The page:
Sample Preparation

A standard mix containing all eight compounds in methanol was provided by ConAgra Foods (Omaha, Neb.) and diluted in 90% water/10% methanol with 20 mM ammonium formate and 0.1% formic acid to the following concentrations: 500, 250, 100, 50, 5, and 0.5 pg/mL. These dilutions were used for the quantitation of unknown samples.

One B vitamin-fortified sample was also provided, using the following sample preparation procedure:

  1. Grind and homogenize breakfast cereal in a blender.
  2. Weigh one gram of homogenized sample into a 50 mL vial.
  3. Add 25 mL of 0.1M HCl and heat in a water bath at 100°C for 20 minutes. This solubilizes the vitamins.
  4. Cool to ambient temperature.
  5. Adjust volume to one liter with deionized water.
  6. Filter with 0.45 mm glass microfiber membrane.

It should be noted that the fortified sample was created to test the sensitivity of the instrument for customer demonstration purposes. A typical unfortified sample extraction consists of one gram of homogenized sample, treated with enzymatic digestion in order to release naturally occurring vitamins from their conjugated forms and volume adjusted to 10 mL, which is 1/100th the volume used in the fortified sample analyzed in this work. At the higher concentration, salts and other matrix contributions cause interference in the analysis of some vitamins. Further dilution may be used to accommodate the matrix effect in these samples.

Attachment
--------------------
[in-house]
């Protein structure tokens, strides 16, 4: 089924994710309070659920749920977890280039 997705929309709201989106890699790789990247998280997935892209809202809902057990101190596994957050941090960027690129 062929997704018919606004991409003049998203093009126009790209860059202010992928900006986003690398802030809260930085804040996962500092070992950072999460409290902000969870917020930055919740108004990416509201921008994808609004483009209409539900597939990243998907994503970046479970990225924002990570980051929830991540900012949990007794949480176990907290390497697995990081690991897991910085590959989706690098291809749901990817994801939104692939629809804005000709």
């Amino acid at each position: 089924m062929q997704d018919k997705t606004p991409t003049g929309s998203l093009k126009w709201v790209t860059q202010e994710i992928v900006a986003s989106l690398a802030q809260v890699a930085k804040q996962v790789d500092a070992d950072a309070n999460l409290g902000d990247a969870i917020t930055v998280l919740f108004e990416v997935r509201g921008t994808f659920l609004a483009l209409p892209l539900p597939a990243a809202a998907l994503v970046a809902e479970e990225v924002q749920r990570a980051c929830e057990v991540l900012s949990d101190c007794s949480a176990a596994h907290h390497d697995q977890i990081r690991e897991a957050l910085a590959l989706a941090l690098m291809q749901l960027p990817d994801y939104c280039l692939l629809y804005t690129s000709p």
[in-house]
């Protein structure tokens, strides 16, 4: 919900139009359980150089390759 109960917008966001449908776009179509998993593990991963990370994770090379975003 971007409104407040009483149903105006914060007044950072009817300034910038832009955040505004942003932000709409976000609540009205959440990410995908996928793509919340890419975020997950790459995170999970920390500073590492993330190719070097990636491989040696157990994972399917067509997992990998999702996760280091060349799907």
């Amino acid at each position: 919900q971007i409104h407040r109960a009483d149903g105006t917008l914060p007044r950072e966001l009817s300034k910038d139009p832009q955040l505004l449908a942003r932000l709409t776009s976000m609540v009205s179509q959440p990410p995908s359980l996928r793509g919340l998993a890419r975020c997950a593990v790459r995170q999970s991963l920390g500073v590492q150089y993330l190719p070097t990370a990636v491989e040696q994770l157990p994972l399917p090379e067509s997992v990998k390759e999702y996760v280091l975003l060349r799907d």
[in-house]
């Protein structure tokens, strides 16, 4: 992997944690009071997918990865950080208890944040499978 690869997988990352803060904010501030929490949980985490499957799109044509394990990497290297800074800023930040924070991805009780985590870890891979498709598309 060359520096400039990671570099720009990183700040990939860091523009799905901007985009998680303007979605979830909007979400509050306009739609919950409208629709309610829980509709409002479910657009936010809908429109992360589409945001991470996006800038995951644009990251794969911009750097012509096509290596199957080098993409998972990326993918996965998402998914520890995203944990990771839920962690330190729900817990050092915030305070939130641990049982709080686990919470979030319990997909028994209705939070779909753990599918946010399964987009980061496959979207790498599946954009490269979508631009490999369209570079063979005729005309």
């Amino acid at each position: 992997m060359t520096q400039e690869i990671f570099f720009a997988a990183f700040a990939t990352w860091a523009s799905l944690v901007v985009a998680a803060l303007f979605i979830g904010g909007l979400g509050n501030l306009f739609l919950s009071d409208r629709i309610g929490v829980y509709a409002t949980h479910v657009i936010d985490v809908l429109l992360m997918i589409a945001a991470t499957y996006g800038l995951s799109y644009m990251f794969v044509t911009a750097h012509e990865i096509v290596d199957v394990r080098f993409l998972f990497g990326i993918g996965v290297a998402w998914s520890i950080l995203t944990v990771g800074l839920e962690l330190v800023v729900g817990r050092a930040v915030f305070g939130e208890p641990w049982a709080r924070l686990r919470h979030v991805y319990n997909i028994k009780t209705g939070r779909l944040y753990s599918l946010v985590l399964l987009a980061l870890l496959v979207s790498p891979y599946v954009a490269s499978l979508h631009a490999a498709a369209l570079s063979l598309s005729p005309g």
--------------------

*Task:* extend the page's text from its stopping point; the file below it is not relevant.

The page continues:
LC/MS Method

  • LC conditions: Agilent 1100 series binary pump, degasser, wellplate sampler, and thermostatted column compartment.
  • Column: Agilent Zorbax RRHT SB-Aq, 3.0 x 100 mm, 1.8 mm (PN: 828975-314).
  • Column temperature: 35°C.
  • Mobile phase: A = 20 mM ammonium formate and 0.1% formic acid in water. B = 20 mM ammonium formate and 0.1% formic acid in methanol.
  • Flow rate: 0.5 mL/min; injection vol: 10 mL.
  • Gradient:
    Time (min) %B
    0.0 10
    8.0 55 Stop time: 10 min.
    8.1 10
    Needle wash (75:25 methanol/water) – flush port 20 seconds.

MS Conditions

  • Mode: Positive ESI using the Agilent G1948B ionization source.
  • Nebulizer: 30 psig; drying gas flow: 10 L/min; drying gas temp: 350°C.
  • Vcap: 1850 V.
  • Resolution (FWHM): Q1 = low res; Q2 = low res.